Promising trials for new PCV vaccine
Scientists at Kansas University say that vaccination studies, aimed at creating a Porcine Circovirus-2 vaccine,
seem to look promising.
"It's too early to tell how effective this vaccine will
be, but the preliminary trials look good," said Lisa Tokach, an Abilene,
The studies are expected to be completed
in about a month. The scientists are not sure when a vaccine will be available
in sufficient amounts for producers to purchase.
According to Raymond Rowland, PhD, a virologist at Kansas
State, different strains of PVC2 have now been identified - one of them being
The research is the result of an intense collaboration
between pig producers, veterinarians and scientists across the USA - working
together to find a solution quickly.
The outbreaks, caused by Porcine
Circovirus-2, were first discovered in November 2005 and showing new cases
almost every week. Some producers are said to have lost about 20% of their
It is predicted
that every US pig herd is 'infected' with PCV Associated Disease (PCVAD),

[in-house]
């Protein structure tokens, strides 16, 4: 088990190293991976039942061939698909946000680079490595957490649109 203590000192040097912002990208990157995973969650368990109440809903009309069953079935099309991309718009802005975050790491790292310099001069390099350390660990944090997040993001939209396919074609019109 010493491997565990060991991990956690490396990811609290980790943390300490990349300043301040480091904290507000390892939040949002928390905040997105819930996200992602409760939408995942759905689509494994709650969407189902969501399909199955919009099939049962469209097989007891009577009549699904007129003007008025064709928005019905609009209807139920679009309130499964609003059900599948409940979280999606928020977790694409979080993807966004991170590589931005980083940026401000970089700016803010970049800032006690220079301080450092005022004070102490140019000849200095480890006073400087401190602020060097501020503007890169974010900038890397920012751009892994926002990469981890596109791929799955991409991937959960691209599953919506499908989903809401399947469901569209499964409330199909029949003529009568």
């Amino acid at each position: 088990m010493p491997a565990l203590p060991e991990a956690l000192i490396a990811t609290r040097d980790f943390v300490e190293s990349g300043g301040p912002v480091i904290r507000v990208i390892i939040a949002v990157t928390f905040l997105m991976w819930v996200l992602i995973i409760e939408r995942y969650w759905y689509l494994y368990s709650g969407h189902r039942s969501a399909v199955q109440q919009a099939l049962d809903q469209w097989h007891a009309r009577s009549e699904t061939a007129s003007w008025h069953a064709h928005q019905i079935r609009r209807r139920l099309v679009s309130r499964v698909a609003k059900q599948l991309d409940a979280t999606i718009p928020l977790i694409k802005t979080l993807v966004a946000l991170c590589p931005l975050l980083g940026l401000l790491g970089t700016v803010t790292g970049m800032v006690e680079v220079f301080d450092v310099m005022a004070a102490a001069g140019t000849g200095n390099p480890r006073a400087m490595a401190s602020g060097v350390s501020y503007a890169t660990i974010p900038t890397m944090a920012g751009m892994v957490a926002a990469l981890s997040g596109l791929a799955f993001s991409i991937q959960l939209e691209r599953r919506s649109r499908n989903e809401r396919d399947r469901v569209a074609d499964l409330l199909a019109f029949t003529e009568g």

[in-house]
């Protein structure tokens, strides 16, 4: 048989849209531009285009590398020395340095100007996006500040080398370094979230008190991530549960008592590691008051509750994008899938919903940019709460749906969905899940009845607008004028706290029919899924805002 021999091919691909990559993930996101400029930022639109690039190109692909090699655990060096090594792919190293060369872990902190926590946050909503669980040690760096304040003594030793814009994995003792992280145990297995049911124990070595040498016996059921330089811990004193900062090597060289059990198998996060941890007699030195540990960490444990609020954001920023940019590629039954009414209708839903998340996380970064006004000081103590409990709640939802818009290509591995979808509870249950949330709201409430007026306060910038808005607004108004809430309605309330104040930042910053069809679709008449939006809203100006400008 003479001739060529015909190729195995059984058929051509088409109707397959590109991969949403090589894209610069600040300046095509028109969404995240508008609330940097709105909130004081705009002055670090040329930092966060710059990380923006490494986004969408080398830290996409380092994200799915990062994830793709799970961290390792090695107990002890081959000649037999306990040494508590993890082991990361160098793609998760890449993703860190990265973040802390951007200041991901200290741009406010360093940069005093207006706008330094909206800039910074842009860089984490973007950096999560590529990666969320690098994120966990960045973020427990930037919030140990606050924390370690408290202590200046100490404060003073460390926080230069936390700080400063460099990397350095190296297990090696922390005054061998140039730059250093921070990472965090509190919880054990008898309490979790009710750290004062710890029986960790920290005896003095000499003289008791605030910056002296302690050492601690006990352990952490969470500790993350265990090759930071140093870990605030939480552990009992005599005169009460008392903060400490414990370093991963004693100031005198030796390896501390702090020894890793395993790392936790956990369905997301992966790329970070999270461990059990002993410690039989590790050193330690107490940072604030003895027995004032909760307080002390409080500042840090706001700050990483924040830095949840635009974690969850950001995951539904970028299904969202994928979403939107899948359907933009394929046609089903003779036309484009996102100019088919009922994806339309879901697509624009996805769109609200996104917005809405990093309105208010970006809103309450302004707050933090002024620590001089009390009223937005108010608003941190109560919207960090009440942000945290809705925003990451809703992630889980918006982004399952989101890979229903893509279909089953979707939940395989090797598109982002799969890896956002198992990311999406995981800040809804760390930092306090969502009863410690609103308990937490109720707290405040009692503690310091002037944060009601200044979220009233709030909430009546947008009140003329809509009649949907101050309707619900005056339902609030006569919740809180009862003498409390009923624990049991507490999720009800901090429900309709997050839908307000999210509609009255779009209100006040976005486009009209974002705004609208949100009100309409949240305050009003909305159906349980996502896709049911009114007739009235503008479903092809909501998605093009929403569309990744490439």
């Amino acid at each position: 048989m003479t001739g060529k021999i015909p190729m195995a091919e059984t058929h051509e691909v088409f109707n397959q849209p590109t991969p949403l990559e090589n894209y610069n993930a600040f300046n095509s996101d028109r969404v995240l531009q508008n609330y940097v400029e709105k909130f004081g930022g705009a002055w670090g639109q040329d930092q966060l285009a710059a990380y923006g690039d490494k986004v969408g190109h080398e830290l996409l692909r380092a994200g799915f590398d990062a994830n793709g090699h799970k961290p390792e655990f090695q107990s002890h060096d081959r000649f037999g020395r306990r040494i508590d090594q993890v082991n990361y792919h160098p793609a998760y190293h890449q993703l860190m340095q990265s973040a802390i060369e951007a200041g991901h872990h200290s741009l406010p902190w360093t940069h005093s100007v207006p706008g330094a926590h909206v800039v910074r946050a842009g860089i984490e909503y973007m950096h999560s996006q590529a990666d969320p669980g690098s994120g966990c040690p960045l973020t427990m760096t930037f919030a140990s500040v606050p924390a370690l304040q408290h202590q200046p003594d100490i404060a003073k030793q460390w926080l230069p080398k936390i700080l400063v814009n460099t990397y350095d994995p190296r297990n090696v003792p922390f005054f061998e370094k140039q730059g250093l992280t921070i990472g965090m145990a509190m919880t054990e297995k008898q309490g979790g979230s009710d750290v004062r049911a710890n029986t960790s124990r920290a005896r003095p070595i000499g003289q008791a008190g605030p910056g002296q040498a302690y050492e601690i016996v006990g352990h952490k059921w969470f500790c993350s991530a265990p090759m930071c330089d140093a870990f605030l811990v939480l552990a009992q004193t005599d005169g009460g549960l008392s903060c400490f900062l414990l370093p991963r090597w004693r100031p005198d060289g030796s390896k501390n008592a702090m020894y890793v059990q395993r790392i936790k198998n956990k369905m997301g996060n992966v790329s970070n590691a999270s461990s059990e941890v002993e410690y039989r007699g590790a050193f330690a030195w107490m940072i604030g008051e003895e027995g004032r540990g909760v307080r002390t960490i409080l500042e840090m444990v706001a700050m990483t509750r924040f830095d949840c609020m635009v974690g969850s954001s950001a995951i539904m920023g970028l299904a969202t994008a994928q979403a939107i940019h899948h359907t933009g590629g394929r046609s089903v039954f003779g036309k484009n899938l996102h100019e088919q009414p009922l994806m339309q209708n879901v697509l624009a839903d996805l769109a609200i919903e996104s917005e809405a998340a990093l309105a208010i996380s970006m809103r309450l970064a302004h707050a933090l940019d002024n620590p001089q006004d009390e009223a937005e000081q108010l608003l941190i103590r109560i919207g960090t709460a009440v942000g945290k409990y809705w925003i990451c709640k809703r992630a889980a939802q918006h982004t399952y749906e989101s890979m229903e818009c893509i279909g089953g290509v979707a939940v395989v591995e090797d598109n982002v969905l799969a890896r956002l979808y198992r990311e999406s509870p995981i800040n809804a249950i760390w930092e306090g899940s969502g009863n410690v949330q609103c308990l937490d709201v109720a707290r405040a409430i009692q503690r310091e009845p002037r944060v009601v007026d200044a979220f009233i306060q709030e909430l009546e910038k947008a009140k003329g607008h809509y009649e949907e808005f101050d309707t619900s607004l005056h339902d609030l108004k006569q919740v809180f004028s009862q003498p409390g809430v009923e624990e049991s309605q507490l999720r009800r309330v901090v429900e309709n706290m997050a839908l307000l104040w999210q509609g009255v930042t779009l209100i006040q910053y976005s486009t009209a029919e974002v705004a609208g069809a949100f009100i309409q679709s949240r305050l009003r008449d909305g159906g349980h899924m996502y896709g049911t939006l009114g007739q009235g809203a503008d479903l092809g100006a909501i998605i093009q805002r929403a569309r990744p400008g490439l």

however, not all herds are 'affected'.
Environmental conditions and
the presence of other pathogens or diseases may be contributing factors
explaining the difference between infected and affected herds.
depletes the lymph node system, leaving the pig with no defense against other
Kansas State received about
$70,000 in research grants from the National Pork Board and from agriculture
experiment station funding.
Symptoms of PCVAD include anorexia, rapid
weight loss, generally unhealthy pigs, skin discoloration or lesions,
respiratory problems and diarrhoea.
â€¢ Kansas State
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